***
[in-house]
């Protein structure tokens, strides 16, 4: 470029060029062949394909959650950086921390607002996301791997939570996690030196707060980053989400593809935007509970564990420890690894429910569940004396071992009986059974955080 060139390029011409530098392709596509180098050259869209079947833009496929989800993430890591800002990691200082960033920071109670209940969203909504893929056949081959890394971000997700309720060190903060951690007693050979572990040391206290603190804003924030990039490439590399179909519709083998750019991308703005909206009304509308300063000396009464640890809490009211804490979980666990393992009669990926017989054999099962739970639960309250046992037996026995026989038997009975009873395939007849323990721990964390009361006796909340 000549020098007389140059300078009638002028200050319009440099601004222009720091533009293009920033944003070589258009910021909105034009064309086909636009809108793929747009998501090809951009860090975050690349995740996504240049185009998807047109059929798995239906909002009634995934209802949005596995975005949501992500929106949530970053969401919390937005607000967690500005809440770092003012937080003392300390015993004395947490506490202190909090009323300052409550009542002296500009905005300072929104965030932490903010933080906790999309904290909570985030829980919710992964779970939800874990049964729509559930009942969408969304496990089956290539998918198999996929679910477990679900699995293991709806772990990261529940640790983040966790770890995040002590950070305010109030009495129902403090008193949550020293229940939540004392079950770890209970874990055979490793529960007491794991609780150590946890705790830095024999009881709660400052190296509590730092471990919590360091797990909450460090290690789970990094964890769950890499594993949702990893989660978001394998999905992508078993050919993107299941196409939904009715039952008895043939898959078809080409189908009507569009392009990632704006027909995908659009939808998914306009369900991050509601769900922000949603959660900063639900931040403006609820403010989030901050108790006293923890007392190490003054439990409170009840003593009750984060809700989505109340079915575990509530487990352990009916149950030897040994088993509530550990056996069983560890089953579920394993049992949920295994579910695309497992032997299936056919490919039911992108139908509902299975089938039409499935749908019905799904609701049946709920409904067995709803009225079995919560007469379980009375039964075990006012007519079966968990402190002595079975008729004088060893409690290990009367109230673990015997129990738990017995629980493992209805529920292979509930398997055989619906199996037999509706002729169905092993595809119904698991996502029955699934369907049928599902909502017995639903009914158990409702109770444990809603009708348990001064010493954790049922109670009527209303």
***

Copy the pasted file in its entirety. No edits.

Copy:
[in-house]
């Protein structure tokens, strides 16, 4: 470029060029062949394909959650950086921390607002996301791997939570996690030196707060980053989400593809935007509970564990420890690894429910569940004396071992009986059974955080 060139390029011409530098392709596509180098050259869209079947833009496929989800993430890591800002990691200082960033920071109670209940969203909504893929056949081959890394971000997700309720060190903060951690007693050979572990040391206290603190804003924030990039490439590399179909519709083998750019991308703005909206009304509308300063000396009464640890809490009211804490979980666990393992009669990926017989054999099962739970639960309250046992037996026995026989038997009975009873395939007849323990721990964390009361006796909340 000549020098007389140059300078009638002028200050319009440099601004222009720091533009293009920033944003070589258009910021909105034009064309086909636009809108793929747009998501090809951009860090975050690349995740996504240049185009998807047109059929798995239906909002009634995934209802949005596995975005949501992500929106949530970053969401919390937005607000967690500005809440770092003012937080003392300390015993004395947490506490202190909090009323300052409550009542002296500009905005300072929104965030932490903010933080906790999309904290909570985030829980919710992964779970939800874990049964729509559930009942969408969304496990089956290539998918198999996929679910477990679900699995293991709806772990990261529940640790983040966790770890995040002590950070305010109030009495129902403090008193949550020293229940939540004392079950770890209970874990055979490793529960007491794991609780150590946890705790830095024999009881709660400052190296509590730092471990919590360091797990909450460090290690789970990094964890769950890499594993949702990893989660978001394998999905992508078993050919993107299941196409939904009715039952008895043939898959078809080409189908009507569009392009990632704006027909995908659009939808998914306009369900991050509601769900922000949603959660900063639900931040403006609820403010989030901050108790006293923890007392190490003054439990409170009840003593009750984060809700989505109340079915575990509530487990352990009916149950030897040994088993509530550990056996069983560890089953579920394993049992949920295994579910695309497992032997299936056919490919039911992108139908509902299975089938039409499935749908019905799904609701049946709920409904067995709803009225079995919560007469379980009375039964075990006012007519079966968990402190002595079975008729004088060893409690290990009367109230673990015997129990738990017995629980493992209805529920292979509930398997055989619906199996037999509706002729169905092993595809119904698991996502029955699934369907049928599902909502017995639903009914158990409702109770444990809603009708348990001064010493954790049922109670009527209303």